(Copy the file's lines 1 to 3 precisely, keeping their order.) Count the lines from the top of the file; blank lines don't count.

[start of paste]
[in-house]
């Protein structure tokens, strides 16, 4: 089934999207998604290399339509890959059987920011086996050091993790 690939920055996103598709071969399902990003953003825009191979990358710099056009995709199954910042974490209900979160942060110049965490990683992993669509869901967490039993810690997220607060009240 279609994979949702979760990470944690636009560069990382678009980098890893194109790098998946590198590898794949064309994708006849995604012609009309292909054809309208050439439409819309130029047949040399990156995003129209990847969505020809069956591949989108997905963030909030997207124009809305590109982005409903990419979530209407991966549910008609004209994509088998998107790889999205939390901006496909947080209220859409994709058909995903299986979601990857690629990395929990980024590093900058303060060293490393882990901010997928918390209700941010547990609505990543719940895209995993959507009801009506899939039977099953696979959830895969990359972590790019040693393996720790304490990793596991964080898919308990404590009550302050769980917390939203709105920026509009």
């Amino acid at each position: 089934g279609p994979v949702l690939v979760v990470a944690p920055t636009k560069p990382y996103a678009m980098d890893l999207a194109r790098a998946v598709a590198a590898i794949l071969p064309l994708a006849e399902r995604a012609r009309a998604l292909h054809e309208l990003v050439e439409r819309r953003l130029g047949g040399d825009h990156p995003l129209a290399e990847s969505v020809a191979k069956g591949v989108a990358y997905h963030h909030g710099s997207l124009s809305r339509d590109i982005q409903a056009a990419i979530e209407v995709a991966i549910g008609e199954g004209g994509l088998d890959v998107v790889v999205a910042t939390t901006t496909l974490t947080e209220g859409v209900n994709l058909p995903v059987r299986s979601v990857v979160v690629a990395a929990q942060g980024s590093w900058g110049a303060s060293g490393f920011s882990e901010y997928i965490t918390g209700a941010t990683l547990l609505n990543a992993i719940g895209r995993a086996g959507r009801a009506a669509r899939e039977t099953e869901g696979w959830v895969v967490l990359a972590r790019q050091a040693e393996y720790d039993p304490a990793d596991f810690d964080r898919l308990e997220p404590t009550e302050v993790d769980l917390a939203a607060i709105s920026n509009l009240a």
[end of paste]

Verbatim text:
[in-house]
């Protein structure tokens, strides 16, 4: 089934999207998604290399339509890959059987920011086996050091993790 690939920055996103598709071969399902990003953003825009191979990358710099056009995709199954910042974490209900979160942060110049965490990683992993669509869901967490039993810690997220607060009240 279609994979949702979760990470944690636009560069990382678009980098890893194109790098998946590198590898794949064309994708006849995604012609009309292909054809309208050439439409819309130029047949040399990156995003129209990847969505020809069956591949989108997905963030909030997207124009809305590109982005409903990419979530209407991966549910008609004209994509088998998107790889999205939390901006496909947080209220859409994709058909995903299986979601990857690629990395929990980024590093900058303060060293490393882990901010997928918390209700941010547990609505990543719940895209995993959507009801009506899939039977099953696979959830895969990359972590790019040693393996720790304490990793596991964080898919308990404590009550302050769980917390939203709105920026509009």
């Amino acid at each position: 089934g279609p994979v949702l690939v979760v990470a944690p920055t636009k560069p990382y996103a678009m980098d890893l999207a194109r790098a998946v598709a590198a590898i794949l071969p064309l994708a006849e399902r995604a012609r009309a998604l292909h054809e309208l990003v050439e439409r819309r953003l130029g047949g040399d825009h990156p995003l129209a290399e990847s969505v020809a191979k069956g591949v989108a990358y997905h963030h909030g710099s997207l124009s809305r339509d590109i982005q409903a056009a990419i979530e209407v995709a991966i549910g008609e199954g004209g994509l088998d890959v998107v790889v999205a910042t939390t901006t496909l974490t947080e209220g859409v209900n994709l058909p995903v059987r299986s979601v990857v979160v690629a990395a929990q942060g980024s590093w900058g110049a303060s060293g490393f920011s882990e901010y997928i965490t918390g209700a941010t990683l547990l609505n990543a992993i719940g895209r995993a086996g959507r009801a009506a669509r899939e039977t099953e869901g696979w959830v895969v967490l990359a972590r790019q050091a040693e393996y720790d039993p304490a990793d596991f810690d964080r898919l308990e997220p404590t009550e302050v993790d769980l917390a939203a607060i709105s920026n509009l009240a």